Unreal C++

Learning "Unreal C++" might be much easier than you think. It's halfway to the simplicity of custom scripting language.

Extensive C++ API

People are often scared of learning C++ in UE4. It comes from the fact that pure C++ requires a lot of low-level knowledge, taking care of cleaning up memory, assembling build toolchain.

The thing is you don't use pure C++ with UE4, the same way you don't use pure C# with Unity. Thanks to that writing C++ code for UE4 is much, much easier than regular C++. Actually, it's more similar to Unity's C#.

  • Epic built a multiplatform C++ library, tailored for game development. This is the engine's core. Something we often simply call "Unreal C++".

  • It provides low-level mechanisms (reflection, object handling with garbage collection) working under the hood. This works with everything that's is marked as U-thing: UCLASS, UFUNCTION, UPROPERTY. Every object in the world is based on the UObject class, which is automatically garbage collected. Check Basic Object Classes. This all brings the C++ environment closer to C# or scripting languages.

  • Unreal C++ provides its own libraries supporting math, vectors, strings (with support for text localization) and many other standard things. Just to make development easier, preventing game programmers from reinventing the wheel for every single game.

  • Writing code is simplified, thanks to dozens of built-in class, function and property specifiers. Also macros and many utilities. The effect is we got a fully functional game framework out of the box.

  • Multiplayer and replication are supported on the core engine level. Not something you would with standard C++ library.

  • Unreal's C++ API is commonly considered as "half-way to the simplicity of scripting languages" - in the perspective of full-time programmers. It's still C++, the entry barrier is higher than any scripting language or C#.

Setting yourself up

It's critical for your productivity to begin a journey into the land of Unreal C++ with proper tools. C++ is punishing those who try to approach with bare hands.

  • Use plugins like Resharper C++ with Visual Studio. It's not the fault of Unreal, Visual Studio tools don't handle C++ well. Especially large codebases like game engines. It's standard for a C++ programmer to not rely on Intellisense tool provided with Visual Studio. Read more on efficient Setting up Visual Studio for Unreal Engine.

  • For those looking for an even better tool than Visual Studio, Rider for Unreal Engine is coming. It's a cross-platform IDE, available on Windows, Mac and Linux. Preview only works on Windows but is already praised by many programmers. It offers functionality similar to VS with Resharper++ (as Resharper is built-in into Rider). There won't be a free version, however.

  • One of the most annoying things that remain in Unreal C++ is compiler/linker error messages which aren't very clear, especially for beginners. Using tools like Resharper++ helps tremendously, it does properly highlight a lot of simple issues. Still, if you stuck at something, try asking questions online. Communities like Unreal Slackers are an amazing help. Just don't expect them to read your mind, explain your issue properly.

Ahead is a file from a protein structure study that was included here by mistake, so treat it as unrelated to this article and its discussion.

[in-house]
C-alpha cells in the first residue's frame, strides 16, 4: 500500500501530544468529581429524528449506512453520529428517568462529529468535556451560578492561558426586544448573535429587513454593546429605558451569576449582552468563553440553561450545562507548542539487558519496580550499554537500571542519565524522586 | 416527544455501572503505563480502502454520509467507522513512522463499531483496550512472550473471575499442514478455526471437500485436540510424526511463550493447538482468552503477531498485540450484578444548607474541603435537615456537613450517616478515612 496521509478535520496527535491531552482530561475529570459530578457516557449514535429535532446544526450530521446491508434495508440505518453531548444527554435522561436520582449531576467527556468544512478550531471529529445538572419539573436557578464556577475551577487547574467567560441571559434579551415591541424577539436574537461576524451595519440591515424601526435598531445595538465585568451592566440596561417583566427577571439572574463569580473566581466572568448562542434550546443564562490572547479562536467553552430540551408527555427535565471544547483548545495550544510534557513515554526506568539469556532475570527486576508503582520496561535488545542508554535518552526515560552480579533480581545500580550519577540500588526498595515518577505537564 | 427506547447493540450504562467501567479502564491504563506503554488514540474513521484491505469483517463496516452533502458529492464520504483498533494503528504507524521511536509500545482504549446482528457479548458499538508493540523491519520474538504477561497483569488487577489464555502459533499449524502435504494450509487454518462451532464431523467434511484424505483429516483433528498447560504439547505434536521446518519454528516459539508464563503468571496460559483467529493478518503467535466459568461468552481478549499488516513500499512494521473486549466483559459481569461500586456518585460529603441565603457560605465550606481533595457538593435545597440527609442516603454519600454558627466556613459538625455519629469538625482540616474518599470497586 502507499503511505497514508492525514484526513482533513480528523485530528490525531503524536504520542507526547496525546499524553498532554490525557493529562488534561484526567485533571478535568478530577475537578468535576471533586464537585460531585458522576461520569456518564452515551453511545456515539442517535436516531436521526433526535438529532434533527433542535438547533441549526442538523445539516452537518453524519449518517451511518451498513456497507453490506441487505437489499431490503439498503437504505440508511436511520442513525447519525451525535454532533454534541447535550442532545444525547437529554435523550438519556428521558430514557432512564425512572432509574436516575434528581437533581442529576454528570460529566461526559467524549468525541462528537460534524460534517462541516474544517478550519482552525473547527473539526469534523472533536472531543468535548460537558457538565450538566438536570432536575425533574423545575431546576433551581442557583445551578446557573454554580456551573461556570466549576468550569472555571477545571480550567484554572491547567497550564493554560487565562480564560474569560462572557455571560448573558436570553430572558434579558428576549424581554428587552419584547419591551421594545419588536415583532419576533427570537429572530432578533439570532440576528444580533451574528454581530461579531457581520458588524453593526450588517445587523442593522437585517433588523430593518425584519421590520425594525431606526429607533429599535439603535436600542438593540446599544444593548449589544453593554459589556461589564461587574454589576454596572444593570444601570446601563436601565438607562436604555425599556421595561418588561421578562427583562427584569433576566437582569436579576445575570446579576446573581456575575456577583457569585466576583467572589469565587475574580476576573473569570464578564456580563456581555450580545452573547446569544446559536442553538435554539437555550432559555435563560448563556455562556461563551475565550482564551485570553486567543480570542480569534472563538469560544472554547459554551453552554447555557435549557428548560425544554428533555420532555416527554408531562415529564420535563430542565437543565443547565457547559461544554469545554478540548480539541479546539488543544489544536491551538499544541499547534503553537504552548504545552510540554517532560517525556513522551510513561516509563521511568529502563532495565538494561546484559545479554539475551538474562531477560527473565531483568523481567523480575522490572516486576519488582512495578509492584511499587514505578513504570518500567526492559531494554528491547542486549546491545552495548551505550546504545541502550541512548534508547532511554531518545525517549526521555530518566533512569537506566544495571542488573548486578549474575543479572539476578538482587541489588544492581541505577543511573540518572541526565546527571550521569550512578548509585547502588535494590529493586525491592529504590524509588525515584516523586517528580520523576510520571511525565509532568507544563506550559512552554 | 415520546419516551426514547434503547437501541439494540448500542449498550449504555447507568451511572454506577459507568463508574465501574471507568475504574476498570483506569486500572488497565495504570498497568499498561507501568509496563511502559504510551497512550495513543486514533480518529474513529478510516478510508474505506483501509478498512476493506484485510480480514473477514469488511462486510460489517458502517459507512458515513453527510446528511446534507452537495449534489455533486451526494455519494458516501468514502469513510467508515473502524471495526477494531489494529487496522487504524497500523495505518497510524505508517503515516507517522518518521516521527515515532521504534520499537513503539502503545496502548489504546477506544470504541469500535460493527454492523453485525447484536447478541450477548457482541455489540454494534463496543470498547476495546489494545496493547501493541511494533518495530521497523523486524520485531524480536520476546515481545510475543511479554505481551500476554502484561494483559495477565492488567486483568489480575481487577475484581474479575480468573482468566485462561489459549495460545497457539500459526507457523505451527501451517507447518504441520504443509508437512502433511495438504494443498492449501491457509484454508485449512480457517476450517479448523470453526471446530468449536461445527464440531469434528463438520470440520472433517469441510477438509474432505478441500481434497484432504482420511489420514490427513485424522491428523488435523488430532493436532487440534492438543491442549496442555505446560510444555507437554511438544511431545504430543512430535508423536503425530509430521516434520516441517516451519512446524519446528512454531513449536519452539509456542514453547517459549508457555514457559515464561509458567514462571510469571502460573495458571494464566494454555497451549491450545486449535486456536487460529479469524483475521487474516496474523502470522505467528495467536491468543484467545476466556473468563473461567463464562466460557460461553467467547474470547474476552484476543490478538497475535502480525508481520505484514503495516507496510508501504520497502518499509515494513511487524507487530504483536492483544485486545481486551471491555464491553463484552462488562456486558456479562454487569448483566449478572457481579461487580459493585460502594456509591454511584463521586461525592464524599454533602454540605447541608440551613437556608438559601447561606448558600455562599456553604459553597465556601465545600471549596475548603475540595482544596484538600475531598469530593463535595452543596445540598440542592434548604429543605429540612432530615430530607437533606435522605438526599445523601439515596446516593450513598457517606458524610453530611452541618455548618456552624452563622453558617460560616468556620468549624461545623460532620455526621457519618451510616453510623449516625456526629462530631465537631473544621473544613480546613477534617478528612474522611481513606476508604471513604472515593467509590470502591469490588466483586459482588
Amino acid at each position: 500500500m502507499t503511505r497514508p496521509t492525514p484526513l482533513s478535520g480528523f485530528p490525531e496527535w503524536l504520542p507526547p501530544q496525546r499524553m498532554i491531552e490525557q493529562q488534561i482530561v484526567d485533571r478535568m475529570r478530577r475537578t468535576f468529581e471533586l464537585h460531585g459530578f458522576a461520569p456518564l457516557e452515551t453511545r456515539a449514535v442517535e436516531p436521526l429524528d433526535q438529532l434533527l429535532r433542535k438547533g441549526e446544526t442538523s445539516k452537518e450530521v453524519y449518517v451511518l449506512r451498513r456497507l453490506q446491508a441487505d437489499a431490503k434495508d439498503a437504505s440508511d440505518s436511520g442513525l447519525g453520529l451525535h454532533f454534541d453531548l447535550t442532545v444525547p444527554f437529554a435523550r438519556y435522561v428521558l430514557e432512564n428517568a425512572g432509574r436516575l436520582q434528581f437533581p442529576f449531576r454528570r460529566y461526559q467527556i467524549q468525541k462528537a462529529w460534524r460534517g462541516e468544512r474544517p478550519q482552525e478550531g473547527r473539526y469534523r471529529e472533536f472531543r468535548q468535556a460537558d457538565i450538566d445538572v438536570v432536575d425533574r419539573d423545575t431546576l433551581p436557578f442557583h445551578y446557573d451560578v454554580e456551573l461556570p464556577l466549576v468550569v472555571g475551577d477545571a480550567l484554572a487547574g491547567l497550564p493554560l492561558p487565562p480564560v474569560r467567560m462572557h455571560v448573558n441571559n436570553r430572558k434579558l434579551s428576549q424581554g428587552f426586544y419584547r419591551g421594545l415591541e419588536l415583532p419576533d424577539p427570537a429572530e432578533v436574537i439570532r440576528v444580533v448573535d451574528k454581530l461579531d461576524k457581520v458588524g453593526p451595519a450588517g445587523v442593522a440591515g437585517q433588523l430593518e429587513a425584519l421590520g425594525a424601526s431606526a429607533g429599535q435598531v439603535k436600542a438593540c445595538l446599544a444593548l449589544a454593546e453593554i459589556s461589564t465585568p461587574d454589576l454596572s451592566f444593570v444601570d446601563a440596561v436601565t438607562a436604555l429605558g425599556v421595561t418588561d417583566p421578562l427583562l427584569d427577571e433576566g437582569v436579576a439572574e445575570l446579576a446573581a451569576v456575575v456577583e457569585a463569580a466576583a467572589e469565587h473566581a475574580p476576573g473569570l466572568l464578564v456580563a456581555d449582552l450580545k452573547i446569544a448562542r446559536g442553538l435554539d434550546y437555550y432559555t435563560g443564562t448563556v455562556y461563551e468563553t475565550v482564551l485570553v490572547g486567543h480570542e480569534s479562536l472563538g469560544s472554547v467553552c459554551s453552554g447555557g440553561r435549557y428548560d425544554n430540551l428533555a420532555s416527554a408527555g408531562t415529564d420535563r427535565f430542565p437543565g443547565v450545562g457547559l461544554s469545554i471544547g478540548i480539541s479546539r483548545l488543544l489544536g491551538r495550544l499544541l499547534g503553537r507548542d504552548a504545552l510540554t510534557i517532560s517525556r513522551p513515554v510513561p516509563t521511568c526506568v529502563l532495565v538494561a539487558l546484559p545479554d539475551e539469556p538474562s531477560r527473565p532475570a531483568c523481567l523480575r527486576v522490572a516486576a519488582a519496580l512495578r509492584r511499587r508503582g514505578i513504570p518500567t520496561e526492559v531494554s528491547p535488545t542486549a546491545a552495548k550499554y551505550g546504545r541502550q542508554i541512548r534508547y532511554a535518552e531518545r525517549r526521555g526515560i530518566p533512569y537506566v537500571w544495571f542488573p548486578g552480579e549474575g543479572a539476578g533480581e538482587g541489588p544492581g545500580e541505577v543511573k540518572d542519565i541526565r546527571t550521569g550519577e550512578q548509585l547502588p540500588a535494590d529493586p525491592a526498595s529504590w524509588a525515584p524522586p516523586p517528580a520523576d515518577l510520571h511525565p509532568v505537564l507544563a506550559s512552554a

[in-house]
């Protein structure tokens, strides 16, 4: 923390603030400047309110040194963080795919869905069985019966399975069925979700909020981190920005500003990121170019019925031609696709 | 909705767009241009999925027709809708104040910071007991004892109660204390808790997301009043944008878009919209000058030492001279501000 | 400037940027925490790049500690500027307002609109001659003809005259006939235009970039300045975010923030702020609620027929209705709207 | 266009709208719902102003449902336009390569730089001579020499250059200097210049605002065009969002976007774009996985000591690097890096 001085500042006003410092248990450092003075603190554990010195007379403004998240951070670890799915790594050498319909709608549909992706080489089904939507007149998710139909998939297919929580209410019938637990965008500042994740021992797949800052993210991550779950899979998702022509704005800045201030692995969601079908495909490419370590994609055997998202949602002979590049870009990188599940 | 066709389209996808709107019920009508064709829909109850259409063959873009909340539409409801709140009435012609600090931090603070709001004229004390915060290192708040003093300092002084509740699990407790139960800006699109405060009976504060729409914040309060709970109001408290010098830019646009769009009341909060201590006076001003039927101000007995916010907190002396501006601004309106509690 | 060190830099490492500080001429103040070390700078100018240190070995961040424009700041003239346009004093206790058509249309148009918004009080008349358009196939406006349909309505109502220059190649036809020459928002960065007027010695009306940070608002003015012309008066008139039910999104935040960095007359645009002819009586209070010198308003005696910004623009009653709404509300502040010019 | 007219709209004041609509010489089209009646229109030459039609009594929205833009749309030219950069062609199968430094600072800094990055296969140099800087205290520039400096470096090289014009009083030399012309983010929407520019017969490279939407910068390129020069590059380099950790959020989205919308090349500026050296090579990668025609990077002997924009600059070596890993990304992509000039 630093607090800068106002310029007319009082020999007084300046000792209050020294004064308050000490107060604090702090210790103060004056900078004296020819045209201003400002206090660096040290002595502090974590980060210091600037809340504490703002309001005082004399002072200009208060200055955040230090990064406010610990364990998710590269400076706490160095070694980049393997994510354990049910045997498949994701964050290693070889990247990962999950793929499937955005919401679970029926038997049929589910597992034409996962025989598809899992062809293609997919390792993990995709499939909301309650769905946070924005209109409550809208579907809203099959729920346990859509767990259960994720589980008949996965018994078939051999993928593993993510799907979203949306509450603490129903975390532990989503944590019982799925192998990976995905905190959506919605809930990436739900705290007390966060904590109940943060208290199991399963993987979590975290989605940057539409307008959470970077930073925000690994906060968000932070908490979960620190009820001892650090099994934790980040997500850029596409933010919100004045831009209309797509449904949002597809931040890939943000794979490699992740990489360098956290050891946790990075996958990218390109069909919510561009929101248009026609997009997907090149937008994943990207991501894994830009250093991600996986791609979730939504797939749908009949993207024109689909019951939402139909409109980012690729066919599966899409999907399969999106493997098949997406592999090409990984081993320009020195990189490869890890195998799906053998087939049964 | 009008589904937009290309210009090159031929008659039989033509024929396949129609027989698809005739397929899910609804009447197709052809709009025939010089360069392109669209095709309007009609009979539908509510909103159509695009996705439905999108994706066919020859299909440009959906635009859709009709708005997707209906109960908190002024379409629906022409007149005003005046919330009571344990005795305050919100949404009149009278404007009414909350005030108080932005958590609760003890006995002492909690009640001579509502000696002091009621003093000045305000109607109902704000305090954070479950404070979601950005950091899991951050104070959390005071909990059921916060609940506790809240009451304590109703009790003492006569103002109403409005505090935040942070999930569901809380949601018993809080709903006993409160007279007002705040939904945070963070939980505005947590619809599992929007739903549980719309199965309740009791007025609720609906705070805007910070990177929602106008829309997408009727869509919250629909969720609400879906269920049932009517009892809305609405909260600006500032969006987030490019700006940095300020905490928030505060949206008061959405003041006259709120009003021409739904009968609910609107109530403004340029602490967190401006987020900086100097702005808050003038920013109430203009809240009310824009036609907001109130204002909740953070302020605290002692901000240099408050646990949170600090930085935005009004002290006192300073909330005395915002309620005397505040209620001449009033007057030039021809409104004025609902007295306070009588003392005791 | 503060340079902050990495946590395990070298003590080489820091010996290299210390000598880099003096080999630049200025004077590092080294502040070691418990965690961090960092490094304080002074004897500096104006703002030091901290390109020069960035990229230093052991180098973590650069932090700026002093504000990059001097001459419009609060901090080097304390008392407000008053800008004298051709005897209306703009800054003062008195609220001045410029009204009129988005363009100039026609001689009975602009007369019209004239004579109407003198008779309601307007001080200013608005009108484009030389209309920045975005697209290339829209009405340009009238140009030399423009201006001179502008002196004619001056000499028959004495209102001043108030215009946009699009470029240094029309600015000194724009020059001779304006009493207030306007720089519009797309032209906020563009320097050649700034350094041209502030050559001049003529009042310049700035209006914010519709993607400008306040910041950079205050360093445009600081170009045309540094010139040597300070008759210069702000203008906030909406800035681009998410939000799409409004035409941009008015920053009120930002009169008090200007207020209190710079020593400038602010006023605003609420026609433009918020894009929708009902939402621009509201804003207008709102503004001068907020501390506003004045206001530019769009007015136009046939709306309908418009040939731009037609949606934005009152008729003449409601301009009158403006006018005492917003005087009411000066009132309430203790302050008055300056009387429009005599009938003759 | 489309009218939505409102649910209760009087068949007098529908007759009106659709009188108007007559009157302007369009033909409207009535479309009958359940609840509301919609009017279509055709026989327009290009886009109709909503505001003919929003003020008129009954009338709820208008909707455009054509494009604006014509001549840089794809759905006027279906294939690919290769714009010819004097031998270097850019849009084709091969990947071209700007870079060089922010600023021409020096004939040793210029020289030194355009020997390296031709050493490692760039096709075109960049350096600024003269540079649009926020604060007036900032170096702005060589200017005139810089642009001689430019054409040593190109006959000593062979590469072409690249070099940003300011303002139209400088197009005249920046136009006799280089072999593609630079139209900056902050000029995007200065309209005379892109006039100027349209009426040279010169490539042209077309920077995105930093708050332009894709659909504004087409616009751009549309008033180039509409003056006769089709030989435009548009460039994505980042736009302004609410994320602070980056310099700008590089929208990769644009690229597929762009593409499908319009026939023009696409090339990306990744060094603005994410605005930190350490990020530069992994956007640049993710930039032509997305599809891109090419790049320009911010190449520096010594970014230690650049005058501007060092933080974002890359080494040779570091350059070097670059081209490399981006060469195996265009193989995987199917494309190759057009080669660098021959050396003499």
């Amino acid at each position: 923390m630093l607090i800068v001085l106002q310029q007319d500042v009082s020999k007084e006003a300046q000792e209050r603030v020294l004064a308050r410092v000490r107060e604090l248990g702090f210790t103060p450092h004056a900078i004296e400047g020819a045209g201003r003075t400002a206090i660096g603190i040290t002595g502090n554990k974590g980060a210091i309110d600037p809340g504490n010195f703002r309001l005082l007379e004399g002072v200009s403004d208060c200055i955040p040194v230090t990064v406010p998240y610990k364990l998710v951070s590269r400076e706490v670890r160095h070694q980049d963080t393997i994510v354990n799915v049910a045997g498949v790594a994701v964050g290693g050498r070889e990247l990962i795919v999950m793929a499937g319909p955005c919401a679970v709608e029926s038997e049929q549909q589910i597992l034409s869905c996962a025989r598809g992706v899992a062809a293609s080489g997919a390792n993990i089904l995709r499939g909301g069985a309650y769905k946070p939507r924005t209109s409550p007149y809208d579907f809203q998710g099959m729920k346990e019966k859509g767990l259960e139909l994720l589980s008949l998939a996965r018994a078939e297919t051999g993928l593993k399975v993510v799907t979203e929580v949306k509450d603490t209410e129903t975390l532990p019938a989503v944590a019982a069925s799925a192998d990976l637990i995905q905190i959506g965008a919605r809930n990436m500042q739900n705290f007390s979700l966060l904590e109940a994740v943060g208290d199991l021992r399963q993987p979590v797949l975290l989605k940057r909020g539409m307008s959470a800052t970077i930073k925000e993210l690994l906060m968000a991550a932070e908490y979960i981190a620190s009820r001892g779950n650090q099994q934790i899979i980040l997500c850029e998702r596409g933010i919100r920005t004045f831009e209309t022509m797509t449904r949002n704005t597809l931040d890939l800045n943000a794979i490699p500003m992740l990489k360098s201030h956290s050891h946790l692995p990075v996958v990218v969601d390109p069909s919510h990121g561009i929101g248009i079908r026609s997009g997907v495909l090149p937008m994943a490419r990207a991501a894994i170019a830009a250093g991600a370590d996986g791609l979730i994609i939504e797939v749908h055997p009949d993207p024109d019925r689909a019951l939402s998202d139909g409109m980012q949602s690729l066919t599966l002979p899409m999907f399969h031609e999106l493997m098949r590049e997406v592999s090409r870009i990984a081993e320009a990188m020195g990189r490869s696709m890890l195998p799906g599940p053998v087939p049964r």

Be warned, Unreal C++ environment doesn't provide a perfect way to compile the project without ever closing the editor.

  • There's a mechanism called Hot Reload (triggered by a huge button in the editor toolbar) which allows rebuilding C++ code even if you changed code in the C++ header (.h file) or even added new classes. Unfortunately, it causes occasional data loss... UE 4.26 promises to fix the major issue UE-52220.

  • However, Epic integrated Live++ to all developers since 4.22 - it allows you to safely recompile changes in .cpp files. It's quick and 100% stable. Even if the game is running! Super sweet, although limited only to .cpp files. It won't work with changes made to .h files.

Learning curve for Unreal C++ is steep, partially because official docs don't explain programming/C++ concepts - assuming everybody is programmer already...

Make the most of it

In theory, you could live without things below - especially if you've got only a single programmer in the team. However, this is essential for efficient work.

  • UE4 source code is available publicly, free of charge. You can download source code and debugging symbols through Epic Games Launcher. Engine won't be a black box anymore, you can truly understand how it works. It's not unusual to copy-paste small portion of engine code, often to quickly set up your own editor tool.

  • Set up some kind of "build system" if having 2+ programmers - you need to compile C++ and then open editor, no magical compilation in the editor like in Unity. It's nothing difficult, it's great for non-programmers to obtain compiled binaries from the repository. And it makes easier to take advantage of the next sweet thing...

  • It's totally optional, but it's also common for Unreal teams. Ignoring pre-compiled engine available through the Epic Games Launcher and compiling engine from source. We call it a "source build". After that, you can easily alter small things in the engine - fix critical bugs, expose hidden things to the project, improve your tools and workflows.

Further read

Go ahead, check Introduction to Unreal C++ in official documentation :)

https://www.youtube.com/watch?v=PWc54yD9HwU

PS Epic purchased company behind SkookumScript for a reason. This a speculation, but they might come up with a custom scripting language designed to fill a gap between blueprints and C++. And that would serve us much better than just stitching another general-purpose language to the engine.